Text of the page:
The opposite of this win-win wealth-creation attitude is the zero-sum mindset. The zero-sum mindset is characterized by a sort of schadenfreude: "I want my competitors to fail because then there will be more pizza for me!" This completely misses the mark when it comes to understanding what wealth is and how value is created long-term. Unfortunately, I've seen this mindset all too often in the cannabis industry, and it's going to backfire on those who live by it. It manifests in little sophomoric ways, like social ostracism and vituperative gossip at parties. And in ways reminiscent of a full-blown mafia operation: dishonest, smarmy, disgusting lobbying of local cities or even state governments to modify laws that keep your business safe while blocking newcomers or competitors by using the force of government.
The cannabis industry is clearly transforming, and as it moves out of the shadows and into the light--as it becomes less of a black market and more of a free market--the zero-sum mindset will not suffice. For those with an abundance mindset--those focused on growing the industry itself and not on squabbling over pizza slices with existing competitors--venture capital is your friend. Growing this industry will require capital--lots of it--and there's nothing wrong with that. In fact, it's a good thing. Capital allows entrepreneurs to grow more quickly, experiment with new ideas and new products, and ultimately create an industry that provides even more value to patients and consumers. Better, more potent, more reliable, more consistent products at a lower cost. Just like technology for the past several decades.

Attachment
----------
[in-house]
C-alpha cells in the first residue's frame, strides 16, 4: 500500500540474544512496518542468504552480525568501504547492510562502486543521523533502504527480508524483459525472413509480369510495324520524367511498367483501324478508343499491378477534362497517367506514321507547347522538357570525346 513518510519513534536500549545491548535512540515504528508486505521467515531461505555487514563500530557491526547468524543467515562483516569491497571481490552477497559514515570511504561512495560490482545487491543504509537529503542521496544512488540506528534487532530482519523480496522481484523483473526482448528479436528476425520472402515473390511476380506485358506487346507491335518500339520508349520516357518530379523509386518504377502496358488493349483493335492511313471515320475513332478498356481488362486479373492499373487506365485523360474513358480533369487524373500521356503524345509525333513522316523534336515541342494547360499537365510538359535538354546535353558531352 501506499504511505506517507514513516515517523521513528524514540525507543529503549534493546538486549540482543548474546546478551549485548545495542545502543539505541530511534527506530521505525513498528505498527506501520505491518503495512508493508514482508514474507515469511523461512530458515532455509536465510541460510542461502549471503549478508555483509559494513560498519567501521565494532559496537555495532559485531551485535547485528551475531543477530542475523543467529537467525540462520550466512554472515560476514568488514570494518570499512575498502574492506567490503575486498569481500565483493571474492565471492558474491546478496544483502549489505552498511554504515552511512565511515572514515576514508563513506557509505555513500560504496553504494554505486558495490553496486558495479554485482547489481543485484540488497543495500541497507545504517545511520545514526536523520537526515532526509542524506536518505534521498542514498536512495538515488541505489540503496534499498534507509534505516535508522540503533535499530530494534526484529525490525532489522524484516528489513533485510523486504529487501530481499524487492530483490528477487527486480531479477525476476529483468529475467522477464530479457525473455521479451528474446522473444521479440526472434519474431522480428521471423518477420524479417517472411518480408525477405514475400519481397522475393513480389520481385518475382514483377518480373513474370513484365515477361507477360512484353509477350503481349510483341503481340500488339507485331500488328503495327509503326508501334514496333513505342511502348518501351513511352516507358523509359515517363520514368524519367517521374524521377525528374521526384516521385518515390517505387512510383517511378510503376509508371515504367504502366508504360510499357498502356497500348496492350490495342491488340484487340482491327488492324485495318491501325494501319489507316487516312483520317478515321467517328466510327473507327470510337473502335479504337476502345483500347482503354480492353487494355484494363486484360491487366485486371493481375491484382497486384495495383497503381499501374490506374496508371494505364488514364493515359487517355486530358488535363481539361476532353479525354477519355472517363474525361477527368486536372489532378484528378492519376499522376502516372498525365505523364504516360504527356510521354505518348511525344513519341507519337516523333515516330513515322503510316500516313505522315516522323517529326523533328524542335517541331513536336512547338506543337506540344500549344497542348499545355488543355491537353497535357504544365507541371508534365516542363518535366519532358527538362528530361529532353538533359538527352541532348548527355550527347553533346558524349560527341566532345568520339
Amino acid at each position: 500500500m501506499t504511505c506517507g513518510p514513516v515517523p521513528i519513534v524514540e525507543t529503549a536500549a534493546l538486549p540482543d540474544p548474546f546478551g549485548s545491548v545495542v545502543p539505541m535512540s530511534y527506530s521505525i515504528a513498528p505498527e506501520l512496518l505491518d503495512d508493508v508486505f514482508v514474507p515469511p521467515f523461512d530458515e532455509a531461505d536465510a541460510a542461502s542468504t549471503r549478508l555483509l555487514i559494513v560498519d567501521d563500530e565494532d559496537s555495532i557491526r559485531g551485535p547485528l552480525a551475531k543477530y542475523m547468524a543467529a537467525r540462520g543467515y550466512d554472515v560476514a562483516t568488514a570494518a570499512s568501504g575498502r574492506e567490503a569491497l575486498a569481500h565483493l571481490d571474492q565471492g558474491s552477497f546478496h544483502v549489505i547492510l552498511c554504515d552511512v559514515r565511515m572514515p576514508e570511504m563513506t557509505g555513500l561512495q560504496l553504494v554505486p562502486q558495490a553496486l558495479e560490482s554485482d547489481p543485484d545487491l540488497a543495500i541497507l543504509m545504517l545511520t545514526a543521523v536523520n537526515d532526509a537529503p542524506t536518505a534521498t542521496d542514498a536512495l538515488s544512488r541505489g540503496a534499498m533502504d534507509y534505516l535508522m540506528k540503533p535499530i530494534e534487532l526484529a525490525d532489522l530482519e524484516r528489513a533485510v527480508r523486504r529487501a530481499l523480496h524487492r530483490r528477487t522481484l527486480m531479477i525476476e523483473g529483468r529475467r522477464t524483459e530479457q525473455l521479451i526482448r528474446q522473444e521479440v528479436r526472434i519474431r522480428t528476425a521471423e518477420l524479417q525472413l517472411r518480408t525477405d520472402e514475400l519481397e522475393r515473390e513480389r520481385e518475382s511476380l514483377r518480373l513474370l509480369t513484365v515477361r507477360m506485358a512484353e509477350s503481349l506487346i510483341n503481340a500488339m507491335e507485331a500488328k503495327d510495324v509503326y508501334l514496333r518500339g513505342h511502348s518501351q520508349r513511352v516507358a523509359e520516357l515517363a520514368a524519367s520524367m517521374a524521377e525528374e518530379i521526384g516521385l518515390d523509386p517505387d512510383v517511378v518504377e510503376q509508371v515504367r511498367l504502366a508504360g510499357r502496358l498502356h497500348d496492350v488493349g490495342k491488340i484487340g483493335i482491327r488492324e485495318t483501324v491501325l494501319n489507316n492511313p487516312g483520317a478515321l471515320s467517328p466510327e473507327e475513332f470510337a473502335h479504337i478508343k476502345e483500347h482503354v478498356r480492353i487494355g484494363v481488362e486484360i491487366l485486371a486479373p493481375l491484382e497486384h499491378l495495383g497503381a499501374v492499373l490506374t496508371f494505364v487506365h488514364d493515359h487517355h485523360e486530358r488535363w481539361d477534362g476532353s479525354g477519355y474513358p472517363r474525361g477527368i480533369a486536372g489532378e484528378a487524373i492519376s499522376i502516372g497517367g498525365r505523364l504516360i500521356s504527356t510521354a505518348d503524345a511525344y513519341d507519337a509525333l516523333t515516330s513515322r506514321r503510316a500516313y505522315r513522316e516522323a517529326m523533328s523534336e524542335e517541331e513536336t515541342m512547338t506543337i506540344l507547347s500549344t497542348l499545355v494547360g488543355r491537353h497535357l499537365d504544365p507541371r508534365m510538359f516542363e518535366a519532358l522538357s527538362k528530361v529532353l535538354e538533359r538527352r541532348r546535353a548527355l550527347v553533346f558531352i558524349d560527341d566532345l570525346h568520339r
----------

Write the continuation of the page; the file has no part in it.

Sure, venture capitalists want to make more money. Is that greedy? Of course, but no more so than when entrepreneurs aspire to build or maintain successful companies themselves. That kind of greed is the rising tide that lifts all boats. What's truly greedy--the more ugly, destructive kind of greed--is the greed of the those people fighting, writing, and lobbying to prevent any kind of change in the industry just to protect their own selfish interests at the expense of everyone else. The industry is changing. Embrace it. And embrace the capital coming in to help facilitate that change. Or become a bitter, nasty member of the old cannabis mafia and grease the wheels of governments in a desperate and greedy attempt to give yourself an unfair advantage over others. The choice is yours.
Cannabis entrepreneurs that are ready to give up the petty zero-sum mentality and adopt the win-win mindset of abundance and cooperation should stop by Gateway sometime. We're here to help, venture capital in hand.